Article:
There were some issues with the video. The sound decided not to record on two sections. No camera changes were made…just no sound. I did a voice over for those sections. Also the shop was too hot for the GoPro to work and after two segments it shut down. I stuck it on the portable air conditioner to get it back to operating temp twice.

There are the last two sections for this fender, the “big hole” and “the strap” as I am referring to them now. Once those are done this fender is COMPLETED! Progress will have been made!

Thanks for reading and Happy Rovering.

Death Wobble Garage Day (Post #549) 11/8/2015

If you’ve been following for any time you’ll have read about my problems with the suspension on the Big White Bus. Mr. Fisher helped me swap out all the tie-rod ends. I thought I blogged about that but I guess I didn’t. In any event, I swapped out the tie-rod ends in an effort to find my death wobble problem.

You’ve never heard of death wobble? Check out this definition from High Sierra 4×4’s Glossary page.

Death Wobble: \ˈdeth\ \ˈwä-bəl\ noun. Death wobble is an exaggerated slang term for extreme steering vibration. This typically occurs when driving your vehicle and due to loose steering components or alignment issues the front end vibrates excessively. In extreme cases this has caused the driver to lose control of the vehicle.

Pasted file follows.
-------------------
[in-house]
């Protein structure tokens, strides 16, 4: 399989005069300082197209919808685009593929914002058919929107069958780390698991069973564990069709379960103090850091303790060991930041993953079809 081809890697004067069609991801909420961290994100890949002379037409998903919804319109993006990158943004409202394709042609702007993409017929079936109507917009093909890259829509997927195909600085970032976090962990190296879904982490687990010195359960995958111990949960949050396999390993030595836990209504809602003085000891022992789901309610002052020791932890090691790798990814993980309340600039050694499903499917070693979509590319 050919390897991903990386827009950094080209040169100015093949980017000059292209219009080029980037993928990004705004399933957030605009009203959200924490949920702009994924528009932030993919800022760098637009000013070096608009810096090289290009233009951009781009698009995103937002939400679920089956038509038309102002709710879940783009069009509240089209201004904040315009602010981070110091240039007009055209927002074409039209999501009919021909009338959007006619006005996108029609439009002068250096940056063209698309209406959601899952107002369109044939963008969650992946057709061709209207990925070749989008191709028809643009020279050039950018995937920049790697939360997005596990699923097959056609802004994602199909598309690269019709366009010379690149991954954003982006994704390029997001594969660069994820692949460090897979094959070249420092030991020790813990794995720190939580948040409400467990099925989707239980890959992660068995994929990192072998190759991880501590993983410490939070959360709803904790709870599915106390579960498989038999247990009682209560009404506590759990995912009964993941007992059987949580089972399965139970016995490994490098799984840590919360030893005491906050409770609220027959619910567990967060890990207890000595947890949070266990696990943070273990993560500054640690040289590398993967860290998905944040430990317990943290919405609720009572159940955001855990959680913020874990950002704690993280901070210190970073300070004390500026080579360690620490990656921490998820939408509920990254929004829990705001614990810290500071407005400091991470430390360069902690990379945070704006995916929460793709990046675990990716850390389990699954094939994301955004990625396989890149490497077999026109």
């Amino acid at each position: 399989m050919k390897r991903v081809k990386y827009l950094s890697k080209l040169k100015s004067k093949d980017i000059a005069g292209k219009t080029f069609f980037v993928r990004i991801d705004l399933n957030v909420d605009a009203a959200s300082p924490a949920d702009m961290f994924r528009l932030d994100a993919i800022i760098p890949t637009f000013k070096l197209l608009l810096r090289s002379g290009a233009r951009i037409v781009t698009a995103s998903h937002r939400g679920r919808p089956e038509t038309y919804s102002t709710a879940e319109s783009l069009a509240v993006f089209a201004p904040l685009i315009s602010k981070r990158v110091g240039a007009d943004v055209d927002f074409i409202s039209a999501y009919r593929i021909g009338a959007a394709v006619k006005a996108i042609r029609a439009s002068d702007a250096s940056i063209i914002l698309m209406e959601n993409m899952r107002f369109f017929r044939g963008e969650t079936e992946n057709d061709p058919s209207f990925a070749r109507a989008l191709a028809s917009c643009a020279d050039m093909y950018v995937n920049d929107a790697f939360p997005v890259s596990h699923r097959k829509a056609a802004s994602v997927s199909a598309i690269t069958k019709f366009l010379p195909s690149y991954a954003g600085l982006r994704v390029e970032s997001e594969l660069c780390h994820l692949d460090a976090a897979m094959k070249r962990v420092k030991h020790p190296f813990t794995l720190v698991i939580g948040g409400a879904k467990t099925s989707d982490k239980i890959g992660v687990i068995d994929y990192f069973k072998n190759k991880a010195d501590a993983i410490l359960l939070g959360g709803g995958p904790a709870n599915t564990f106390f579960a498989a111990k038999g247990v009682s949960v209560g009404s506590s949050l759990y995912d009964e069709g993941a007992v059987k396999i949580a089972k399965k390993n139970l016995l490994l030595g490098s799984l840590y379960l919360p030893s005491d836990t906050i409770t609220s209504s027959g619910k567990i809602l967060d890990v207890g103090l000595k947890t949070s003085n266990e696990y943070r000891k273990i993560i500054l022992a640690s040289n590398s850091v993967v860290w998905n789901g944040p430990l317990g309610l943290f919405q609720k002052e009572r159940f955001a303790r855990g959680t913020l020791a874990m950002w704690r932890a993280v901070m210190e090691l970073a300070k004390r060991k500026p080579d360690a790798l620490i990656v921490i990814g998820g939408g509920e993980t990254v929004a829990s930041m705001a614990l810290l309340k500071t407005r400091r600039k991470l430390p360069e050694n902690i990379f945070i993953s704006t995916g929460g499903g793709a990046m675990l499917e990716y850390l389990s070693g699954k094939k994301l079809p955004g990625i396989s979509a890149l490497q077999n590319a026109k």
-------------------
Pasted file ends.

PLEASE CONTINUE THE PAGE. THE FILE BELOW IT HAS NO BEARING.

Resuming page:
Continue reading “Death Wobble Garage Day (Post #549) 11/8/2015”

Upgrade Your Battery Cables (Post #521) 12/26/2014

Electrical problems have punctuated the winter this year with the Big White Bus. I’ve had a lot of trouble electrically speaking. The engine has run rough for a few months now. The tachometer has been exhibiting the bouncing needle problem indicative of a failing alternator. A glowing battery charge light when the headlights are on. And of course as you read in the last post my ignition switch has been acting up.